- Posted by Johanna on June 22, 2010 at 7:10 am
- Category: Archie Comics
- CREDITS: story by Melanie J. Morgan; pencils by Rod Whigham; inks by Al Milgrom
- PUBLISHER: Archie Comics; $3.99 US
The latest “New Look” project (with more soap opera and a different art style) is the first with a plot I’ve found worthy of a lengthy four-part story and the tendency to wallow in exaggerated emotion that comes along with it. Betty has decided to try out for the boys’ baseball team instead of sticking with softball.
The girls on the softball team are upset, because they had an award-winning season last year and want to repeat. The boys are upset, because they don’t want to play with a girl. Veronica is upset because she thinks it’s all a ploy for Betty to spend more time with Archie. (She often projects on Betty her own motivations and schemes.) All these different motivations allow for lots of reactions and character interaction.
The biggest flaw in the story is inadequately explaining Betty’s motivation. She mentions how much she really misses playing baseball, but as a non-athetic person, I didn’t understand … aren’t softball and baseball basically the same thing, except for the size of the ball? What’s the big appeal to her? We see lots about how others react to choice, but not enough about why she made it. She’s treated as a plot device at times, and I wanted to see more of her as a character.
Also, I understand that everyone’s responses have to be outsized to go along with the style of the story, but I found it implausible that all of Betty’s friends become so vicious so quickly. Are Midge and Nancy really so eager for sports glory that they turn on her for deserting them? Betty keeps saying “all you guys are great players, you can win without me,” but no one else seems to believe that, which contradicts the message of teamwork sports are supposed to instill. Are the guys really so misogynist that they ignore Betty’s abilities and shun her? (I found it interesting that, when we’re shown in one scene boys telling her they don’t want her on the team, we see the word balloons coming from off-screen, so we don’t know whether it’s our familiar friends yelling at her or “utility player” walk-on characters.) Is Archie so conservative that he won’t date her if she tries out? No one seems to want to ask her what she’s doing and why before jumping to conclusions, and it makes all the characters look unpleasant.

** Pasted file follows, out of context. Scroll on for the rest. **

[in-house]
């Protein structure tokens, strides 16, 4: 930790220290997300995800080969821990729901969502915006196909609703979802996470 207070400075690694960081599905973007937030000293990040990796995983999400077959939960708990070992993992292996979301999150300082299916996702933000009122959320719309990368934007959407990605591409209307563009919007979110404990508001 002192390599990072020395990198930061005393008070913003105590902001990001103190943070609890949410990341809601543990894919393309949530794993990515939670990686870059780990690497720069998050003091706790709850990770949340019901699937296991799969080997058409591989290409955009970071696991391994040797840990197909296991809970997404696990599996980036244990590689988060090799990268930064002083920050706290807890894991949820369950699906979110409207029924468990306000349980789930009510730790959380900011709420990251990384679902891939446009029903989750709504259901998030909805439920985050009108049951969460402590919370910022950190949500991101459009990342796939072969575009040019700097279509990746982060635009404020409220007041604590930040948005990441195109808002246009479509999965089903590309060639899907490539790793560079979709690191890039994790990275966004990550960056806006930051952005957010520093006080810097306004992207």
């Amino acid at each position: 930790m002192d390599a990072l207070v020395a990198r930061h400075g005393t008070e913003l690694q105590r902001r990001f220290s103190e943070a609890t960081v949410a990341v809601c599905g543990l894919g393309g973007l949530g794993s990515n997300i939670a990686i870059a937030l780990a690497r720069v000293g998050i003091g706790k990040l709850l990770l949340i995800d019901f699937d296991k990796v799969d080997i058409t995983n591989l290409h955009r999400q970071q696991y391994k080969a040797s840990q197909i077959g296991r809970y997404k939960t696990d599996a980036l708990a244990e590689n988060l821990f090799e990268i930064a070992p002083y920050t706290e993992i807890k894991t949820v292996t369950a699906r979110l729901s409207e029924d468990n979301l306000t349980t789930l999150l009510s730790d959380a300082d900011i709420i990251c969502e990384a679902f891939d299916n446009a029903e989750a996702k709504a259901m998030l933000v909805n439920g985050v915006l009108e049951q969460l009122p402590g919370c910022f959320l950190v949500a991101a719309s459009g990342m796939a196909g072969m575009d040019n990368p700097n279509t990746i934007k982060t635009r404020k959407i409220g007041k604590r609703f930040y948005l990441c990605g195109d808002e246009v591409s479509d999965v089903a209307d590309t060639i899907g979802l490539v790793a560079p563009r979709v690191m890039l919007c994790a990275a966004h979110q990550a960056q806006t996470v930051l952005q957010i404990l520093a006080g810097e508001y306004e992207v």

Still, I’m eager to see how this story plays out, and if we learn more about Betty’s choices in the following three parts.
Among the reprints, one of the oddest is one in which Veronica tries to outright buy the yearbook contest for Most Popular. She’s giving away cars and $100 bills on a scale that we don’t often see in the current comics. Even weirder are her outfits, which appear to have come from a light bondage-themed costume party. There’s a fitted minidress with a buckled collar around the neck, a cleavage-baring tight black minidress, and a short purple off-the-shoulder number with cutout lacing up the sleeves. Most are accompanied by knee-high black boots. It must have been the eighties, because in part two, she’s wearing a spaghetti strap tank top with pants with laces up the side and a dropped-waist wrap belt.
We’re starting to see more credits in the reprint stories, but only on the relatively modern ones. I’d like to see a brief note (nothing too obvious, nothing to scare off younger readers) on all the stories that included the original publication locations and dates as well as the artists responsible. That might require a good deal of research in some cases, I’m guessing.
I was quite touched by the older story where Betty digs up a paint-can time capsule in her backyard, then finds the woman who put it there in 1968. It’s sweet and gets the character away from Archie and Veronica for a while, a pleasant change.